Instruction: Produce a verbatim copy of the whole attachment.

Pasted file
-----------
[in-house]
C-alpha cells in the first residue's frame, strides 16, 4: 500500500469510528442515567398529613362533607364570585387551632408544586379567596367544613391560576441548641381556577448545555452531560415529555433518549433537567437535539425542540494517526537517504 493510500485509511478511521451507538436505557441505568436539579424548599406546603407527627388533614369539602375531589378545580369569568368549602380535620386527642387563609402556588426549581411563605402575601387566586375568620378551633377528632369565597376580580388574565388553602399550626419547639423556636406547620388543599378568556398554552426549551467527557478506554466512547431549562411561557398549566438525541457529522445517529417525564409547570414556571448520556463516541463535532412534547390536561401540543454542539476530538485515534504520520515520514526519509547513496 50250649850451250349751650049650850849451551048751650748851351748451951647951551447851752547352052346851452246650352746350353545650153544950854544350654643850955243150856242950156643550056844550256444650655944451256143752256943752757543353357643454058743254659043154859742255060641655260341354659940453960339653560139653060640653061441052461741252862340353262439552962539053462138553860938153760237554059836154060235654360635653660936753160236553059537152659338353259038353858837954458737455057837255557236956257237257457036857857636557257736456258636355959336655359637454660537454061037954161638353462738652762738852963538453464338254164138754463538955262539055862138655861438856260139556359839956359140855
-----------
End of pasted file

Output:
[in-house]
C-alpha cells in the first residue's frame, strides 16, 4: 500500500469510528442515567398529613362533607364570585387551632408544586379567596367544613391560576441548641381556577448545555452531560415529555433518549433537567437535539425542540494517526537517504 493510500485509511478511521451507538436505557441505568436539579424548599406546603407527627388533614369539602375531589378545580369569568368549602380535620386527642387563609402556588426549581411563605402575601387566586375568620378551633377528632369565597376580580388574565388553602399550626419547639423556636406547620388543599378568556398554552426549551467527557478506554466512547431549562411561557398549566438525541457529522445517529417525564409547570414556571448520556463516541463535532412534547390536561401540543454542539476530538485515534504520520515520514526519509547513496 50250649850451250349751650049650850849451551048751650748851351748451951647951551447851752547352052346851452246650352746350353545650153544950854544350654643850955243150856242950156643550056844550256444650655944451256143752256943752757543353357643454058743254659043154859742255060641655260341354659940453960339653560139653060640653061441052461741252862340353262439552962539053462138553860938153760237554059836154060235654360635653660936753160236553059537152659338353259038353858837954458737455057837255557236956257237257457036857857636557257736456258636355959336655359637454660537454061037954161638353462738652762738852963538453464338254164138754463538955262539055862138655861438856260139556359839956359140855